NIH Data Management and Sharing Update for Investigators Engaged with Human Subjects
NIH’s new Policy for Data Management and Sharing goes into effect on January 25, 2023. This policy requires researchers to prospectively plan for how scientific data will be preserved and shared through submission of a Data Management and Sharing Plan and to implement the approved plan. Plans should explain how scientific data will be managed and describe which scientific data and accompanying metadata will be shared in common repositories. It applies to all NIH-funded research that directly results in the generation of scientific data, regardless of funding level or mechanism. This expands upon NIH’s current data sharing requirement that applies to projects with $500,000 or more in direct costs in any single year.
An MSU workgroup comprised of individuals from various campus units has been convened to consider practices and promote resources to prepare for the new requirements. The group is currently focusing on helping MSU faculty meet these requirements. Faculty should begin considering how these requirements will impact their future projects and planning for associated costs related to data management and storage in their proposed budgets for any competing applications submitted to the NIH on or after January 25, 2023.
The workgroup has developed a series of webinars to provide information specific to MSU. This first session on November 30 will focus on research data where human subjects are involved. MSU experts in this area will provide context and recommendations, leaving plenty of time during the session to take any questions. The next session on December 14 will be a general overview of the new requirements and sharing of best practices by experts from the Federation of American Societies for Experimental Biology.
Audience: all present, past and future NIH funded researchers from MSU and HFH+MSU Health Sciences are welcome and encouraged to attend.
Please register to receive the Zoom credentials.
S. Alexandra Burt, Professor
Department of Psychology at MSU
Dr. Burt is a clinical researcher with interests that include understanding the etiology of aggressive and rule-breaking behaviors across the lifespan. She also conducts novel research in what she has termed ‘experimental behavior genetics’. Dr. Burt is also co-director of the MSU Twin Registry.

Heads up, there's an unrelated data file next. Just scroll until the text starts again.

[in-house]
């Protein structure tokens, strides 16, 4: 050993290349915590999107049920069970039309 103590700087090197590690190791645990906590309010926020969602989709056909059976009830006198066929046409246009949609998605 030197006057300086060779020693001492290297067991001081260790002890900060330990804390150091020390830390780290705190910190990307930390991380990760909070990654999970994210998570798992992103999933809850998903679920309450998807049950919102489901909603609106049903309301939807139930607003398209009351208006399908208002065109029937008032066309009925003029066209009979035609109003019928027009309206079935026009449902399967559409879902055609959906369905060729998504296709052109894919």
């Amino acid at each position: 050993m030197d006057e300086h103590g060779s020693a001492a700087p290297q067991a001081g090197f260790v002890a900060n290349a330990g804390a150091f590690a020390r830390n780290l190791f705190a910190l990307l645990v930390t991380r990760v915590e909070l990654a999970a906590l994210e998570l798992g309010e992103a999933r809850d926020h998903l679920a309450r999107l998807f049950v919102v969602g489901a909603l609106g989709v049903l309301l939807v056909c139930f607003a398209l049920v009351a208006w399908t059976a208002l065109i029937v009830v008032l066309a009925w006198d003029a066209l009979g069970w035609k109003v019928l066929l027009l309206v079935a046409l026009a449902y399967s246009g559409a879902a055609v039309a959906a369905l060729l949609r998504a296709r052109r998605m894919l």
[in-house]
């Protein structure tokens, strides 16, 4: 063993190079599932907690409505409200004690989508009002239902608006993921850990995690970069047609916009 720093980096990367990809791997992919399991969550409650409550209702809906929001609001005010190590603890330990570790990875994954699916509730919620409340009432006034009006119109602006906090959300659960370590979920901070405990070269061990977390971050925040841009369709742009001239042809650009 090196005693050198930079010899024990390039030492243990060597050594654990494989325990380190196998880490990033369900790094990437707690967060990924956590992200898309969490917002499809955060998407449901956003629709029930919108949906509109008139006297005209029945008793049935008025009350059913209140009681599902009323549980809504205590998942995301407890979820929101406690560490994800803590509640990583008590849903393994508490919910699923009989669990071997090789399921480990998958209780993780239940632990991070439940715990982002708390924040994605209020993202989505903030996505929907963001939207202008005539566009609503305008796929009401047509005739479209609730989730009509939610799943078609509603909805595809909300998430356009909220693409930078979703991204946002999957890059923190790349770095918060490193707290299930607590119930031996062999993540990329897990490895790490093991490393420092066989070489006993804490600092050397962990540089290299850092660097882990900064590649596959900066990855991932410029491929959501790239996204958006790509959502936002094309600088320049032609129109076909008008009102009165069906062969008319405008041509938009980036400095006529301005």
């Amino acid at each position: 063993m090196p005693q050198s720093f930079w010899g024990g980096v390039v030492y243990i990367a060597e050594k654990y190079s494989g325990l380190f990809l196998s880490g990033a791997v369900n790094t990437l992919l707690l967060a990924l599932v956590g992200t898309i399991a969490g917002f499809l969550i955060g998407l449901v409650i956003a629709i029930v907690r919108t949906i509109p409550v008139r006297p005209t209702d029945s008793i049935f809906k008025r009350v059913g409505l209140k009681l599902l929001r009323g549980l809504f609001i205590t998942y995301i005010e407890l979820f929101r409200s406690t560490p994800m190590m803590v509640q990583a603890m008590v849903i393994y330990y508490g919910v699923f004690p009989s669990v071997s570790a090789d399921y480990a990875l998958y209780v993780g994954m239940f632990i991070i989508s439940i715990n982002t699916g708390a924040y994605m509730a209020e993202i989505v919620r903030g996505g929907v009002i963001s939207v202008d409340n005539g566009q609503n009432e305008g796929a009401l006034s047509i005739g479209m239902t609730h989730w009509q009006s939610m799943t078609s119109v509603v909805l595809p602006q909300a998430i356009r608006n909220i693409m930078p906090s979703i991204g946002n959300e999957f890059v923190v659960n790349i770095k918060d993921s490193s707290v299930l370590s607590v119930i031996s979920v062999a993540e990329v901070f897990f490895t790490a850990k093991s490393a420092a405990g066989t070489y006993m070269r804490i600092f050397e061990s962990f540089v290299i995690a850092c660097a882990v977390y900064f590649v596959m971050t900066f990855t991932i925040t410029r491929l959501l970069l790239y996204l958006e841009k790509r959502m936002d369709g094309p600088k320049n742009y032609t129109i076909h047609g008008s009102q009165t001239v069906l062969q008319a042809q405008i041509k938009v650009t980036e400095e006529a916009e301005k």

Kristen Koritnik, J.D.
Director, Human Research Protection Program at MSU
Kristen Koritnik is the director of the Michigan State University Human Research Protection Program (HRPP). She joined the MSU Institutional Review Board (IRB) office in 2001 and has performed various roles, including processing incoming applications to the IRBs, coordinating educational activities, and managing the MSU HRPP accreditation process.
Koritnik earned a BS in human biology and a BA in general business administration from MSU, and later a JD from the MSU College of Law.
JR Haywood, Ph.D.
Assistant Vice President for Research and Innovation
Professor, Department of Pharmacology & Toxicology at MSU
Dr. Haywood's research program has been focused on neurotransmitter regulation and function in the paraventricular nucleus of the hypothalamus in normotensive and hypertensive animals. More recently, he has focused on his role in administration, specifically around the research regulatory environment. Haywood is active in advocacy at the national level and currently serves on the board of FASEB and co-chairs the ICLAS-CIOMS Joint Committee to update CIOMS International Guiding Principles for Biomedical Research Involving Animals.